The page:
Tuesday

24th Oct 2017

Edward Snowden wants asylum in EU

  • Snowden says no western government has presented evidence to show bulk collection programmes are necessary (Photo: -lucky cat-)

Former US intelligence contractor Edward Snowden wants asylum in Europe.

In a series of responses delivered to the European Parliament ahead of next week’s debate on mass surveillance, Snowden told euro-deputies he wants protection in the EU.

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“As for asylum, I do seek EU asylum, but I have yet to receive a positive response to requests I sent to various EU member states,” he said in a 12-page statement on Friday (7 March).

Snowden, who is wanted by the Americans for theft of government property and unauthorised communication of national defense information, has taken refuge somewhere in Russia.

The 30-year old could face up to three decades in a federal prison after disclosing the scale and scope of US-led mass surveillance to a handful of international media outlets last summer.

With Russia’s one-year offer for temporary asylum set to expire on 31 July, Snowden says he would welcome any offer of safe passage or permanent asylum in the EU.

“I recognise that would require an act of extraordinary political courage,” he added.

In his statement, Snowden said he had repeatedly raised concerns about the legal implications of the snooping programmes with his co-workers and superiors.

“I had reported these clearly problematic programmes to more than ten distinct officials, none of whom took any action to address them,” he said.

Snowden said those who question bulk surveillance are immediately flagged as troublemakers.

“Everyone in the intelligence community is aware of what happens to people who report concerns about unlawful but authorised operations,” he said.

The US, for its part, reformed its whistleblower laws in 2012 but the statute excludes intelligence agencies.

“The result was that individuals like me were left with no proper channels,” he said.

Snowden’s revelations prompted members of the European parliament’s civil liberties committee to launch an inquiry into the National Security Agency’s (NSA) indiscriminate bulk collection of data.

The committee roundly condemned the NSA and affiliated European intelligence agencies in a non-binding resolution earlier last month but stopped short of calling upon member states to grant Snowden protection from prosecution and extradition to the US.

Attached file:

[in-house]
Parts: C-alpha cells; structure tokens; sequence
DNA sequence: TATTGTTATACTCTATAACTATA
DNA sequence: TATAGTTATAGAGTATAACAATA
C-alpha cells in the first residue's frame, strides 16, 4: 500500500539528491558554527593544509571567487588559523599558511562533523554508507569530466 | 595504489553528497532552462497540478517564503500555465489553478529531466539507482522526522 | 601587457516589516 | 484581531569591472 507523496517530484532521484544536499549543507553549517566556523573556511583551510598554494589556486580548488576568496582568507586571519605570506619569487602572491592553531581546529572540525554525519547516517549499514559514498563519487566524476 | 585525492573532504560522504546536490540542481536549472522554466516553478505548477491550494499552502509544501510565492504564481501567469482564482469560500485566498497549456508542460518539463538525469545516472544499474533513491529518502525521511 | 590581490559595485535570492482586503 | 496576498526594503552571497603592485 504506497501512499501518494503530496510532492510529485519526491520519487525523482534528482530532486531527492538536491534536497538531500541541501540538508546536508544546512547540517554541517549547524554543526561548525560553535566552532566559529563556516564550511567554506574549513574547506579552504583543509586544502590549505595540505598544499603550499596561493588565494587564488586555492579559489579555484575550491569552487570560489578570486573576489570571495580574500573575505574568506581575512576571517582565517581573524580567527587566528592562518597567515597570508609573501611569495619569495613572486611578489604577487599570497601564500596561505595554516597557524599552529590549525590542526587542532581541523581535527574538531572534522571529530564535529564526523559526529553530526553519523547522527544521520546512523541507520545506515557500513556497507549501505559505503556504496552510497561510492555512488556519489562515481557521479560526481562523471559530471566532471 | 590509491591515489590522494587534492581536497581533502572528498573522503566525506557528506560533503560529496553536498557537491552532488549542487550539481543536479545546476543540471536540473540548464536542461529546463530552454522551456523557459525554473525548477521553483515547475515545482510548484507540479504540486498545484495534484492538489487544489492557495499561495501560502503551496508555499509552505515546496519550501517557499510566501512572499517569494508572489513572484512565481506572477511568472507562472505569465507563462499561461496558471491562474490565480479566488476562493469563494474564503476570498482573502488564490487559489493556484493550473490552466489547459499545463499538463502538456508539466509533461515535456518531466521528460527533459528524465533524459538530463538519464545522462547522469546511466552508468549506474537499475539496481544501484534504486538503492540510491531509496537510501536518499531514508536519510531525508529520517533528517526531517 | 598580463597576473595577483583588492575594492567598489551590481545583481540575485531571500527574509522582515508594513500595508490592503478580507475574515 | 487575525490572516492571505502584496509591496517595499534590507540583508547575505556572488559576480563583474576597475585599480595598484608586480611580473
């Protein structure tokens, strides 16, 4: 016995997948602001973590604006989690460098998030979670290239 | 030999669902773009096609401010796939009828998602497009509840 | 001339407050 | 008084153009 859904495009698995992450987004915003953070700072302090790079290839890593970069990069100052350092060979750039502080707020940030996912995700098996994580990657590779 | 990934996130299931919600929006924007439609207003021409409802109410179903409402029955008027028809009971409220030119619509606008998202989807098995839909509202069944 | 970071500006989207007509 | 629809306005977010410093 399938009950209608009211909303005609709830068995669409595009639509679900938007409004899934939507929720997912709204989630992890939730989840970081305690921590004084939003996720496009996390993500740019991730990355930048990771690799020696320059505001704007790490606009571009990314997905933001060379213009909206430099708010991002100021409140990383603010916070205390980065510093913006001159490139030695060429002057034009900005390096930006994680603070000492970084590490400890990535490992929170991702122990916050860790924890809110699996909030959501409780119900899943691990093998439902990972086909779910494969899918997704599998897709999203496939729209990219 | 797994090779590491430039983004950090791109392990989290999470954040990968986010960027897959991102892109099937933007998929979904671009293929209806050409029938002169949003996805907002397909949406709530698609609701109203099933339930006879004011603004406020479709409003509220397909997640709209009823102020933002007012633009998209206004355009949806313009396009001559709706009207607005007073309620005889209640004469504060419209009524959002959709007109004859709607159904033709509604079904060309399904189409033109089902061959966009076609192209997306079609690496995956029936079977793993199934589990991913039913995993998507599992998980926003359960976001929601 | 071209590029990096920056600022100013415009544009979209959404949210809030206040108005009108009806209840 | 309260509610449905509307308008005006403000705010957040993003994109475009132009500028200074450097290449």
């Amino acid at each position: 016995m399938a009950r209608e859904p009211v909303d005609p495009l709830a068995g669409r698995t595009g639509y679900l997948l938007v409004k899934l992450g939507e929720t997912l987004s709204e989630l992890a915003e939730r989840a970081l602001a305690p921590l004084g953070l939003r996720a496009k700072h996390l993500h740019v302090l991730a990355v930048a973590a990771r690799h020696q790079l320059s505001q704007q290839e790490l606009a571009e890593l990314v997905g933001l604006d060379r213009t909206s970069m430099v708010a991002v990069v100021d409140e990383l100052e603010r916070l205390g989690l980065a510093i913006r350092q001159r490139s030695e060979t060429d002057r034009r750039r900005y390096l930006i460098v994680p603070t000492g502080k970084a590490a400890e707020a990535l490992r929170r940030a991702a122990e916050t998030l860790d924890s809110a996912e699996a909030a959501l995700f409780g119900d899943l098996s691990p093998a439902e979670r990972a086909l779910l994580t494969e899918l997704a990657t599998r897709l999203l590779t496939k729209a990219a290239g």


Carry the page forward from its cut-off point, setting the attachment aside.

Both the centre-right EPP and centre-left S&D blocked the protection measures.

British centre-left Claude Moraes, who steered the parliament’s NSA inquiry, told reporters in Brussels at the time that it is up to member states, not EU institutions, to grant or withhold consular protection.

But German Green MEP Jan Philipp Albrecht, who tabled the amendment, said the centre-right and centre-left groups have misunderstood the text and are spreading false information.

“There are two obvious misunderstandings spread by socialists and conservatives, which is that we would ask the EU to grant something to Edward Snowden, which is not true,” he told this website.

The second fallacy, according to Albrecht, is that the parliament is calling to give him asylum.

“It [amendment] is only calling on the member states to give Edward Snowden protection from prosecution on the issue into which he was a whistleblower,” he said.

The Americans are said to have exerted some pressure on the MEPs to scrap the amendment.

“There was a clear mentioning of diplomatic sanctions already in the air if the European Parliament would call with this amendment Edward Snowden protection,” said Albrecht.

He said the Americans threatened to cancel US President Barack Obama’s visit to Brussels at the end of month.

But Albrecht is set to re-table the amendment anyway when the resolution comes up for a plenary vote on Wednesday.

“Basically it is the last option we have in Europe,” he noted.

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German Chancellor Angela Merkel and US President Barack Obama on Friday are poised to mend ties after the exposure of her phone being tapped and millions of Germans spied upon by the NSA.

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Commission gives 'thumbs-up' to controversial Privacy Shield deal with US on data sharing after a year's operation - but notes room for improvement.

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